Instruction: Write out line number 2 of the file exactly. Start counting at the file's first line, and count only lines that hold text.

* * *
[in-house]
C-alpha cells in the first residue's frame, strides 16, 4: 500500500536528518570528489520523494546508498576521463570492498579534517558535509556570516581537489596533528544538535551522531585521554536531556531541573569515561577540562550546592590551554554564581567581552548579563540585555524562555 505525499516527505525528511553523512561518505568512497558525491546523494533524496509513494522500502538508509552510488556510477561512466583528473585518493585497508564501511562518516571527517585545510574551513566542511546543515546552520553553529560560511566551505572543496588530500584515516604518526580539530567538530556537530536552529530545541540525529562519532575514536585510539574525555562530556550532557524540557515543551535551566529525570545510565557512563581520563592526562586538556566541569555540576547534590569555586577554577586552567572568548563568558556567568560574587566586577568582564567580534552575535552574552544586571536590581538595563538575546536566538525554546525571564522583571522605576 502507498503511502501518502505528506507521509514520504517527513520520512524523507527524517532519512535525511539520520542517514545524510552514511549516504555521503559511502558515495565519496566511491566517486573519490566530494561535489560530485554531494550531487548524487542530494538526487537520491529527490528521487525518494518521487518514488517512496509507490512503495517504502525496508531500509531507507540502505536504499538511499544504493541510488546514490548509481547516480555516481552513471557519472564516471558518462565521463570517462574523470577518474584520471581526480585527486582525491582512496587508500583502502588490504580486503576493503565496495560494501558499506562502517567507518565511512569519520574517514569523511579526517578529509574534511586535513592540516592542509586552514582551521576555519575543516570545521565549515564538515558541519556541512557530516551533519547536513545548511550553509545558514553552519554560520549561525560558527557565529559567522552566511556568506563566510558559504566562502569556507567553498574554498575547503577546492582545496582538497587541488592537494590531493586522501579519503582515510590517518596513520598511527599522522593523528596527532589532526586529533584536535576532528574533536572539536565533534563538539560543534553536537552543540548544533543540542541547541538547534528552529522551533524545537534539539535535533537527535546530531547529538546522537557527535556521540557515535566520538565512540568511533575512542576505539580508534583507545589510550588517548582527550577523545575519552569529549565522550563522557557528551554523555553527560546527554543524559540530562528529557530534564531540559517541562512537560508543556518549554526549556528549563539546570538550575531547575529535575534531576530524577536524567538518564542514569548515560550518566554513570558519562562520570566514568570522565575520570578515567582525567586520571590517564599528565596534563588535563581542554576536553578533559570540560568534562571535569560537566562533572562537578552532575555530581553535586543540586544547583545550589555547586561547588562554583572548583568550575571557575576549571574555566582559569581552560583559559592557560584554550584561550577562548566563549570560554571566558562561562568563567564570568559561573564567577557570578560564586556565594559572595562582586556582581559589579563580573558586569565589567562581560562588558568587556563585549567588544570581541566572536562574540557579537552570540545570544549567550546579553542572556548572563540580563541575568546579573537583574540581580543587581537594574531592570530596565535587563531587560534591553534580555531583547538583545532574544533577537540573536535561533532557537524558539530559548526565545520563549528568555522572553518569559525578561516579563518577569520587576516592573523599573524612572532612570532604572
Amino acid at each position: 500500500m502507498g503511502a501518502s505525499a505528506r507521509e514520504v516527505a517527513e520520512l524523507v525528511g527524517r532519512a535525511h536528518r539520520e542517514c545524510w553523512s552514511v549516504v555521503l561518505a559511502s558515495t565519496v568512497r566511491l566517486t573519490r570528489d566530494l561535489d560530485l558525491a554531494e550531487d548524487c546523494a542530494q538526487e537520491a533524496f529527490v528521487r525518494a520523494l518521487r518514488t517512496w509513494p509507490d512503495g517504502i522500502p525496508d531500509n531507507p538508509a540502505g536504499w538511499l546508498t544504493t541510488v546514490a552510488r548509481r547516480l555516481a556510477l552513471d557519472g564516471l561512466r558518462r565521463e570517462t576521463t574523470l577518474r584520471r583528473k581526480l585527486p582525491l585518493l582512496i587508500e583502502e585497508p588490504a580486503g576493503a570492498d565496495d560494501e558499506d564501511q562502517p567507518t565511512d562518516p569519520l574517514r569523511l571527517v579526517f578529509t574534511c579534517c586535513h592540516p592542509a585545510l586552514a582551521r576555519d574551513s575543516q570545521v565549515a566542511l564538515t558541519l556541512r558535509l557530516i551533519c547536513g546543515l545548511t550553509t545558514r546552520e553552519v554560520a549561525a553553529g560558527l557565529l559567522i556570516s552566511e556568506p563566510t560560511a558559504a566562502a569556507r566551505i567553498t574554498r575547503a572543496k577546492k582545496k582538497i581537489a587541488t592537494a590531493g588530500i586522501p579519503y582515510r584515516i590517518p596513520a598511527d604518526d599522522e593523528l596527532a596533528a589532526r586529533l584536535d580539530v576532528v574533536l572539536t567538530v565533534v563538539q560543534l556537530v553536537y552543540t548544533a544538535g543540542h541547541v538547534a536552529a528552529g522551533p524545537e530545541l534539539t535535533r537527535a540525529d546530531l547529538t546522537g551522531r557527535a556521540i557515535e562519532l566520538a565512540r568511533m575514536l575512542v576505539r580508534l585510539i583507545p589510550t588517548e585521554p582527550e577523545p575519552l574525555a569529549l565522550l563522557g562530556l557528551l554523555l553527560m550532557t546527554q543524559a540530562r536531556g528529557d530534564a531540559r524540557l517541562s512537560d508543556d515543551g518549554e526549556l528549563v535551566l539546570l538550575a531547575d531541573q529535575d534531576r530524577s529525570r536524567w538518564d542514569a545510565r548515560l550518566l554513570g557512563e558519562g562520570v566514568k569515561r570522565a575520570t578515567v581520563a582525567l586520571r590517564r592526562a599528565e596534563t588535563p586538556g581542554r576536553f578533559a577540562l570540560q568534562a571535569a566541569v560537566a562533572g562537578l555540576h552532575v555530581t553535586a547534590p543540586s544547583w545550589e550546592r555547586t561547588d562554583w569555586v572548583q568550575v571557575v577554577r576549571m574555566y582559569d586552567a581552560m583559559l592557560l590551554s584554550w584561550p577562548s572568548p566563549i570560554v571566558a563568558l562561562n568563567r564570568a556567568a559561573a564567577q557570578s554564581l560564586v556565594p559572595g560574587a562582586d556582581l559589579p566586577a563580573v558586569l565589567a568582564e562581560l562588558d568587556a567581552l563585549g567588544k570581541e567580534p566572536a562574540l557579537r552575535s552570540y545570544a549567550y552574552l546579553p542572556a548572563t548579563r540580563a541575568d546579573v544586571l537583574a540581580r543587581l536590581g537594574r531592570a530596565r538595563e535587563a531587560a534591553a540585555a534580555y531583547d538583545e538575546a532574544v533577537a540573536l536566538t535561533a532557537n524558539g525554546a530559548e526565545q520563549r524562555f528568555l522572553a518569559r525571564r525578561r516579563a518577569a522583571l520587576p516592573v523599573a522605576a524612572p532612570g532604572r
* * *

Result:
C-alpha cells in the first residue's frame, strides 16, 4: 500500500536528518570528489520523494546508498576521463570492498579534517558535509556570516581537489596533528544538535551522531585521554536531556531541573569515561577540562550546592590551554554564581567581552548579563540585555524562555 505525499516527505525528511553523512561518505568512497558525491546523494533524496509513494522500502538508509552510488556510477561512466583528473585518493585497508564501511562518516571527517585545510574551513566542511546543515546552520553553529560560511566551505572543496588530500584515516604518526580539530567538530556537530536552529530545541540525529562519532575514536585510539574525555562530556550532557524540557515543551535551566529525570545510565557512563581520563592526562586538556566541569555540576547534590569555586577554577586552567572568548563568558556567568560574587566586577568582564567580534552575535552574552544586571536590581538595563538575546536566538525554546525571564522583571522605576 502507498503511502501518502505528506507521509514520504517527513520520512524523507527524517532519512535525511539520520542517514545524510552514511549516504555521503559511502558515495565519496566511491566517486573519490566530494561535489560530485554531494550531487548524487542530494538526487537520491529527490528521487525518494518521487518514488517512496509507490512503495517504502525496508531500509531507507540502505536504499538511499544504493541510488546514490548509481547516480555516481552513471557519472564516471558518462565521463570517462574523470577518474584520471581526480585527486582525491582512496587508500583502502588490504580486503576493503565496495560494501558499506562502517567507518565511512569519520574517514569523511579526517578529509574534511586535513592540516592542509586552514582551521576555519575543516570545521565549515564538515558541519556541512557530516551533519547536513545548511550553509545558514553552519554560520549561525560558527557565529559567522552566511556568506563566510558559504566562502569556507567553498574554498575547503577546492582545496582538497587541488592537494590531493586522501579519503582515510590517518596513520598511527599522522593523528596527532589532526586529533584536535576532528574533536572539536565533534563538539560543534553536537552543540548544533543540542541547541538547534528552529522551533524545537534539539535535533537527535546530531547529538546522537557527535556521540557515535566520538565512540568511533575512542576505539580508534583507545589510550588517548582527550577523545575519552569529549565522550563522557557528551554523555553527560546527554543524559540530562528529557530534564531540559517541562512537560508543556518549554526549556528549563539546570538550575531547575529535575534531576530524577536524567538518564542514569548515560550518566554513570558519562562520570566514568570522565575520570578515567582525567586520571590517564599528565596534563588535563581542554576536553578533559570540560568534562571535569560537566562533572562537578552532575555530581553535586543540586544547583545550589555547586561547588562554583572548583568550575571557575576549571574555566582559569581552560583559559592557560584554550584561550577562548566563549570560554571566558562561562568563567564570568559561573564567577557570578560564586556565594559572595562582586556582581559589579563580573558586569565589567562581560562588558568587556563585549567588544570581541566572536562574540557579537552570540545570544549567550546579553542572556548572563540580563541575568546579573537583574540581580543587581537594574531592570530596565535587563531587560534591553534580555531583547538583545532574544533577537540573536535561533532557537524558539530559548526565545520563549528568555522572553518569559525578561516579563518577569520587576516592573523599573524612572532612570532604572